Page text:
This will be one of two rapid-fire blog entries related to my beginning experiences with the Orion RXB-39, which is a custom-to-distributor variant of the XMOTOS XB39.
This is the first “crate-bike” I’ve ever experienced, and I believe that the entire sales/distribution model for that deserves a deep-dive for itself. Look for a post on that shortly. This particular post is specifically about the bike itself, the inspection process and what I thought of the first interactions with/on the latest orphan on my Island of Misfit Dirt Bikes.
When the bike first came off the freight truck at my house, I was more than nervous. One side of the covering cardboard boxing was completely torn away. The front number plate and front disc guard were sitting on the truck floor next to the crate, along with the extra NGK plug and two quarts of Maxima motor that Orion Motorsports threw in. They had removed and reinstalled the cardboard outer before shipping, because there was an envelope with my name on it taped to the saddle of the bike. My bet is the loose items were in the larger crate before transport and fell out with the absent cardboard.
Fortunately, the inside “skeleton” protecting the bike showed no signs of impact, tweaking or rubbing. The bike itself, and the few loose items, were effectively perfect. I only found one dime-size rub area on one side number plate, and it was at a seam between two graphics panels. Once the protective paper was off, it was just about unnoticeable.
The experience of unwrapping a partially-assembled bike was actually really fun. Unlike a used-bike restoration, there was no grime to cut away, and most of what I’d be inspecting on a used bike was easy to check in this “shipping-ready” state. I checked the steering stem bearings, linkage pivots brake caliper pins and wheel bearings, where I found a liberal amount of a bluish grease applied. It was enough that I felt confident to do initial testing on the bike with what came from the factory.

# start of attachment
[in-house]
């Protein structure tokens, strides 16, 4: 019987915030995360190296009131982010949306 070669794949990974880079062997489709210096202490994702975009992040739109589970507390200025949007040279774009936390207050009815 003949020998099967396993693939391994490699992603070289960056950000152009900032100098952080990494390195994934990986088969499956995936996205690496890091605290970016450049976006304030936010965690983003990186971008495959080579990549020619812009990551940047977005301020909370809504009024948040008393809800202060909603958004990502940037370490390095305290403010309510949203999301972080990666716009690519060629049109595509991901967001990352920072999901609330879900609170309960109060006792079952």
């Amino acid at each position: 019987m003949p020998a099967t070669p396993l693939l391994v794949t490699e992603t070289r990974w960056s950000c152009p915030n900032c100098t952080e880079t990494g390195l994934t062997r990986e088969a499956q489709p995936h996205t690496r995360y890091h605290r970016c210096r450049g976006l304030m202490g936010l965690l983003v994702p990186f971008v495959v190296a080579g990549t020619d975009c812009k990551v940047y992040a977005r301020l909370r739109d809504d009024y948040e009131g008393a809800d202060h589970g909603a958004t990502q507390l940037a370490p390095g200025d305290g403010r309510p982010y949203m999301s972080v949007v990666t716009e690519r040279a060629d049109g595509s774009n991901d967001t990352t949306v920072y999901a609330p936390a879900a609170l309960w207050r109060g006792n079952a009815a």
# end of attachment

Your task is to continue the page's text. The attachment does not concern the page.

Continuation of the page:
One item of note was what did NOT come from the factory. King Moon Racer 02 came with ZERO documentation. Even the TaoTao I bought my kids came with a ten-page manual that covered basics like valve lash settings and such. I’ll need to see if there is something downloadable from Orion Powersports, but I consider this a significant oversight for the “average buyer” of a dirt bike like this.
Aside from the lack of manual, I found some surprisingly nice pieces, though done a bit differently than expected, as I went through the components. The bar clamps included a 5mm offset in their design, allowing forward- or rearward-mounting of the bars. The weird part about them was that they were fastened with a bolt from below, rather than having that peened in and using a nut from below. I just had to thread a bolt up through the triple rather than dropping the clamp in. It is the little things that make up the nature of the bike, and I found this kind of minor quirk almost appealing as I worked through bringing this girl to life.